Around the second century A.D. (2nd century), the Chinese scholar Xu Shen classified the hanzi into six categories that remain in use to this day for both hanzi and kanji. [ AU: The hanzi were briefly mentioned in the introduction, but a reminder would help the reader. Also, a lead-in sentence to introduce the list would help finish this paragraph.]
Shōkei-moji. A stylized picture of a physical object. Yama, meaning "mountain," is written and is modeled after the shape of a mountain.
Shiji-moji. A representation of an abstract concept. Ue, meaning "up," is written and
represents is one line above another with a third line connecting. [AU: The symbol IS one line above another, but you could mention that this represents the concept “up.”]
Kai'i-moji. The ideograph, often made by combining two or more shōkei- or shiji- moji. Tōge, meaning "mountain pass," is written and is a composition of the characters , , and. [ AU: I’m guessing that the characters mean mountain, up, and down and thus convey the idea of a mountain pass, but you might want to mention this in the passage.]
Keisei-moji. The largest of all groups, kaisei-moji are the deliberate pairing of a phonetic and ideographic element to create a new kanji. For example, (unaji, "nape") combines the ideographic , which originally meant "head" but in modern Japanese means "page," with the phonetic element ("craft") chosen as a simplification of ("behind" or "rear") based on similarities in appearance and pronunciation (both have the on-yomi of KŌ) -- thus, means "rear of the head," or “nape,” and takes its on-yomi KŌ from its phonetic element, . [ AU: That is an incredibly long sentence! Shorter sentences would make it easier to comprehend.]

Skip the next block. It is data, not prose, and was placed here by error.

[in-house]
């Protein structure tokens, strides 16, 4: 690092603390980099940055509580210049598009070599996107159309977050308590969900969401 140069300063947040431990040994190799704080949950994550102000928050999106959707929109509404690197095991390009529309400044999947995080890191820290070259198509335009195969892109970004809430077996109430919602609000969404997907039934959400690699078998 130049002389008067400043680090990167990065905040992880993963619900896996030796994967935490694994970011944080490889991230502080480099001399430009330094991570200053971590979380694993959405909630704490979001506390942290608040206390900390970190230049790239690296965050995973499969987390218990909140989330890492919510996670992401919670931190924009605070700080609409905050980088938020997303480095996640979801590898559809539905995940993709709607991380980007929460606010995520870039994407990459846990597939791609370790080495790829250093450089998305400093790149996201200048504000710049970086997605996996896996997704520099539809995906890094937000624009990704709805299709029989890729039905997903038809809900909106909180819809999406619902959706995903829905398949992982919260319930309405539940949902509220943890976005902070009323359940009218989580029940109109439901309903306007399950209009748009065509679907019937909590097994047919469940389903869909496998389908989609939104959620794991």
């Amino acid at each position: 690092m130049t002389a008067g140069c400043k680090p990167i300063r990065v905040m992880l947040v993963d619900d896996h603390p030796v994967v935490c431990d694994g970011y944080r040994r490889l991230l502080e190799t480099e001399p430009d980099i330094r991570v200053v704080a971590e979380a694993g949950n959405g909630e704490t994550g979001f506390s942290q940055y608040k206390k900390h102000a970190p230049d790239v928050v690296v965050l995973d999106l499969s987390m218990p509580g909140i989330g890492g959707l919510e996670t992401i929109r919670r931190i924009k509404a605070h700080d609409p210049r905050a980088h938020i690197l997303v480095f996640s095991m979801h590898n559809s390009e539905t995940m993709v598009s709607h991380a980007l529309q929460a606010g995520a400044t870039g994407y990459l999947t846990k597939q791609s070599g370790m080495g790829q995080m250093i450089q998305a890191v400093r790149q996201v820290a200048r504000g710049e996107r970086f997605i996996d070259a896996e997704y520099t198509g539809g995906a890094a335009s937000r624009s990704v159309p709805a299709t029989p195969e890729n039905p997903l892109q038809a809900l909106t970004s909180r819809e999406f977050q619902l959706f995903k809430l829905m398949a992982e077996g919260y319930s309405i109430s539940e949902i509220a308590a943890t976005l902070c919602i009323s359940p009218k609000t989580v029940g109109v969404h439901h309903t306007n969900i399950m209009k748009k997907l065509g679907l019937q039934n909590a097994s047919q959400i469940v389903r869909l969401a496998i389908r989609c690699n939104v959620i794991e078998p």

Tenchū-moji. When characters, whether mistakenly or by association, take on extended meanings and readings, they are referred to as tenchū-moji. An example would be , which originally meant "nail" but was so often borrowed to represent the concepts of "(city) block" and "exact" that it has taken on those meanings exclusively. ("Nail" is now represented by , which adds the component , meaning "metal"). [ AU: Is there a reason that it was borrowed to mean “block” or “exact”? Just curious.]
Kasha-moji. Technically a method of usage rather than a class of characters, kasha-moji are those characters used to create ateji readings. [ AU: This sentence seems contradictory. You say it’s a method, but then you refer to kasha-moji as characters.] In modern Japanese, a truncated form of kasha-moji is often used in newspapers to refer to foreign countries: (do(ku)itsu) and (furansu) were once the accepted renderings of Germany and France, respectively, but the modern Japanese press prefers the shortened forms of and . [ AU: Are the first two kanji kasha-moji, or are just the shortened forms kasha-moji? Why do they mean Germany and France?]